Measures sought to rein in airfares
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Measures sought to rein in airfares

AAT seeks cut in fuel tax, operational fees

Suvarnabhumi airport is packed with travellers ahead of the busy Songkran holidays from April 13-17. (Photo: Wichan Charoenkiatpakul)
Suvarnabhumi airport is packed with travellers ahead of the busy Songkran holidays from April 13-17. (Photo: Wichan Charoenkiatpakul)

The Airlines Association of Thailand (AAT) is urging the government to lower the fuel tax and operational fees at airports amid concerns over a potential increase in oil prices following the announcement by Opec+ that the group would reduce its output, saying the lower cost burden would eventually help to reduce airfares.

AAT president Puttipong Prasarttong-Osoth said the government could help airlines by subsidising a scheme that would assist them with their costs, including the jet fuel tax as well as service fees required by Airports of Thailand and Aeronautical Radio of Thailand.

He said such measures would be essential if airfares were to unavoidably increase due to Opec+ reducing its oil output starting next month.

However, he said a spike in airfares should not be a critical concern as long as the Civil Aviation Authority of Thailand (CAAT) is able to regulate fares through the ceiling it has set.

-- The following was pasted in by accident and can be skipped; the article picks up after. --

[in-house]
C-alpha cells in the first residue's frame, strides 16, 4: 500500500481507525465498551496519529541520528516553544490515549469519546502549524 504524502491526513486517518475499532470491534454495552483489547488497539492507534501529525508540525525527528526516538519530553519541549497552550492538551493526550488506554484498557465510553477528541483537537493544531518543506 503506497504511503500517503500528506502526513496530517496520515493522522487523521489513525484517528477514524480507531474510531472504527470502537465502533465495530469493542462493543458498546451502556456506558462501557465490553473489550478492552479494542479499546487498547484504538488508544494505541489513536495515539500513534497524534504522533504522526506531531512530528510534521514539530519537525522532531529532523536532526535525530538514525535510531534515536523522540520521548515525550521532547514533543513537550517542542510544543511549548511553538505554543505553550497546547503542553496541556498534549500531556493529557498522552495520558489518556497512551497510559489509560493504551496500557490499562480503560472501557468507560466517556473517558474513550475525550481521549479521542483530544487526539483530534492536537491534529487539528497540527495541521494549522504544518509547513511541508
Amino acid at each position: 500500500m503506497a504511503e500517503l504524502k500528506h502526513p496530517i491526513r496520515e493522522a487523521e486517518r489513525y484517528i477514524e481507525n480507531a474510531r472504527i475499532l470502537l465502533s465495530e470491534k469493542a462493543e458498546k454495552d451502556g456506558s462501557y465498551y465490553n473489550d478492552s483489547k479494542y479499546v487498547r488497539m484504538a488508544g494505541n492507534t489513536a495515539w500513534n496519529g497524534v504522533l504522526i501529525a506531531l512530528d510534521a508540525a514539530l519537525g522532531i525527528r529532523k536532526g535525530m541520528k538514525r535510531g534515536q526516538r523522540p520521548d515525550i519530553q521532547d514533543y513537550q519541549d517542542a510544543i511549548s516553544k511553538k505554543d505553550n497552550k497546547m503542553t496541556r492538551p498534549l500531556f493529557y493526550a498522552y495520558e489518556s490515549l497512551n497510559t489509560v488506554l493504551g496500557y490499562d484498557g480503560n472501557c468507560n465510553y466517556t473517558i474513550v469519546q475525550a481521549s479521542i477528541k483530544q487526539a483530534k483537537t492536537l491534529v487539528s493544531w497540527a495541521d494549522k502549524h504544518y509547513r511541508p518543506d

Meanwhile, Mr Puttipong said the visa waiver programme for prominent markets remains vital in order to boost international arrivals from markets such as China and India.

Other significant strategies include focusing on segments with the potential for high levels of spending, such as long-stay visitors, health tourists and sports enthusiasts.

In terms of domestic consumption, the next government should consider reintroducing a co-payment scheme or travel subsidy for locals such as the "We Travel Together" programme.

"At present, airlines have to withstand higher operational costs compared to other transportation services, which is mainly attributed to jet fuel which accounts for around 30% of airline operations, along with the hefty cost of safety standards such as mechanical repairs and maintenance which has become more expensive following the pandemic," said Mr Puttipong.

Mr Puttipong said another factor contributing to high airfares is a shortage of aircraft as carriers were not able to immediately bring back idle aircraft into operation as they first had to wait in a queue for maintenance, while spare parts are also in great demand.

As a result, many airlines recorded a lower rate of available seats per kilometre due to a limited supply of seats.

Prime Minister Prayut Chan-o-cha last week ordered the Transport Ministry to solve the issue of costly airfares.

Mr Puttipong said airfares align with supply and demand, as only routes attracting strong demand have higher prices, while lower prices are still available if heading to destinations with a lower level of demand.

Prices could be particularly high during holiday periods, requiring travellers to book in advance to secure lower prices.

If travellers try to book a ticket close to their departure date, they are likely to face higher prices.

Moreover, prices also depend on how many airlines are operating a particular route, he said.

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